BANGKOK — For years, Susan Davis heard the same reports of failed or broken water systems presented at water and sanitation conferences all over the world. Innovations presented at most gatherings, meanwhile, usually focused on gadgets or “things” — often versions of the latrines, filters or dispensers that were failing elsewhere.
Davis, a WASH expert who has previously worked for Water.org, Water for People, and CARE, founded research and consulting firm Improve International in 2011 to help end the unacceptably high failure rates of water and sanitation interventions in developing countries.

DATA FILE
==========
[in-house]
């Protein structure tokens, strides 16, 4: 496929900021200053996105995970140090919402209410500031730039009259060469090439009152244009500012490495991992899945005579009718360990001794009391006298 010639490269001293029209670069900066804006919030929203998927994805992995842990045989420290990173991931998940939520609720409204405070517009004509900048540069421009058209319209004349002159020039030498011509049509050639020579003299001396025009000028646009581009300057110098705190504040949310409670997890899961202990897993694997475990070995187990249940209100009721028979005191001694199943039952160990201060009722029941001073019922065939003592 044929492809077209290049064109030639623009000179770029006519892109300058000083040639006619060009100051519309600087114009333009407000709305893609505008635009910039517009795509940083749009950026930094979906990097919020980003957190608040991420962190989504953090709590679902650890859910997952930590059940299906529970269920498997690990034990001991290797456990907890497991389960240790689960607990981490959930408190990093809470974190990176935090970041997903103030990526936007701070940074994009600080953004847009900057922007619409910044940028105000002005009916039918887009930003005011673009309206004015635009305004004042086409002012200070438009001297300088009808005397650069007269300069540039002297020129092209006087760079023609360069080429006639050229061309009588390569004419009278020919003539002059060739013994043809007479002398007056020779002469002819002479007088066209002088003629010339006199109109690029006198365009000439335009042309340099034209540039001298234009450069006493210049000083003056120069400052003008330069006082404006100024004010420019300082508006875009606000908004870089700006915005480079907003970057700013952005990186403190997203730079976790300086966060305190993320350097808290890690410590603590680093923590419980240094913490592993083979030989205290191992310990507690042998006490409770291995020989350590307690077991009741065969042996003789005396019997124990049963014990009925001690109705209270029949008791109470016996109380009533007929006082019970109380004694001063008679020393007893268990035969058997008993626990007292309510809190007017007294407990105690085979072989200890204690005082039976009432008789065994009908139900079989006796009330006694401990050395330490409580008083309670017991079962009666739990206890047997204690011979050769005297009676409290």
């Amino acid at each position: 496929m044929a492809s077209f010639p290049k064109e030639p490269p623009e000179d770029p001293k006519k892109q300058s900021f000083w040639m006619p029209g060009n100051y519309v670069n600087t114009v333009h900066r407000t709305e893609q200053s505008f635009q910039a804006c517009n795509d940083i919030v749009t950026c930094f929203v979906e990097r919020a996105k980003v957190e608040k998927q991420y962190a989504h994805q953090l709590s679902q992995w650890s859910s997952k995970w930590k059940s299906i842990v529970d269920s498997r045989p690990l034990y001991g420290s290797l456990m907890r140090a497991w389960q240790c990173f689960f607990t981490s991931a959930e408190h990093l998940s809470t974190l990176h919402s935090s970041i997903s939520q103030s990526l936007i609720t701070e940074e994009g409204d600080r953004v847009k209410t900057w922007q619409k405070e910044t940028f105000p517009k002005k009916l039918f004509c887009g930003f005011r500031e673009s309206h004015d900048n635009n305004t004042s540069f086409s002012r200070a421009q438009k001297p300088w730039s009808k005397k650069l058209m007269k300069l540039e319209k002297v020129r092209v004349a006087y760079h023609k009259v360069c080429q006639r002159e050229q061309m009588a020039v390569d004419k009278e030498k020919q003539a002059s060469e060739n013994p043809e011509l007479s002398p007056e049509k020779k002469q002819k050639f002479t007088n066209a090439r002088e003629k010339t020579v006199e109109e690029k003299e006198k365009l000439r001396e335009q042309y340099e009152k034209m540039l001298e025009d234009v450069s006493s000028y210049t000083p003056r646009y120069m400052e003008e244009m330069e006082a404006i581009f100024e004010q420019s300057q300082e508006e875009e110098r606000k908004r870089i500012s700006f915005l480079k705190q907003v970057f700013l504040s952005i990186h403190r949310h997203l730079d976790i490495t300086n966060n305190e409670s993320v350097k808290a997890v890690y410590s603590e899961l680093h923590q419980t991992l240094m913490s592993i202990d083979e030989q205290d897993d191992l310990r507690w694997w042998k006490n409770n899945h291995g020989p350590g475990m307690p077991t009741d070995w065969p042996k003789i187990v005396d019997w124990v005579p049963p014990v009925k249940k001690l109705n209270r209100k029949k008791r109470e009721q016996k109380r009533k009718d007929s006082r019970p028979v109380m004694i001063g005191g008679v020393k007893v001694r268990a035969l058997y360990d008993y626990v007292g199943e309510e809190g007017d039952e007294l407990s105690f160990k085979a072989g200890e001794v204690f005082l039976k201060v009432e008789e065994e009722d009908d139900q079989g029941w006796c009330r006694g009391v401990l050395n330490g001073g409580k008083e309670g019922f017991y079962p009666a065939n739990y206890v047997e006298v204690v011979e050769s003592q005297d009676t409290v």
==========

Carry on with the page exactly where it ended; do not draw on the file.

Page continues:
Still, unproven new products continue to enter the sector and grab headlines, often buoyed by one-off innovation prize money.
“You can't fault people for saying ‘this is a huge problem,’ and for wanting to solve it,” said Davis of the fact that 844 million people lack access to basic drinking water service and 4.5 billion lack safely managed sanitation, according to a 2017 report by the World Health Organization and UNICEF.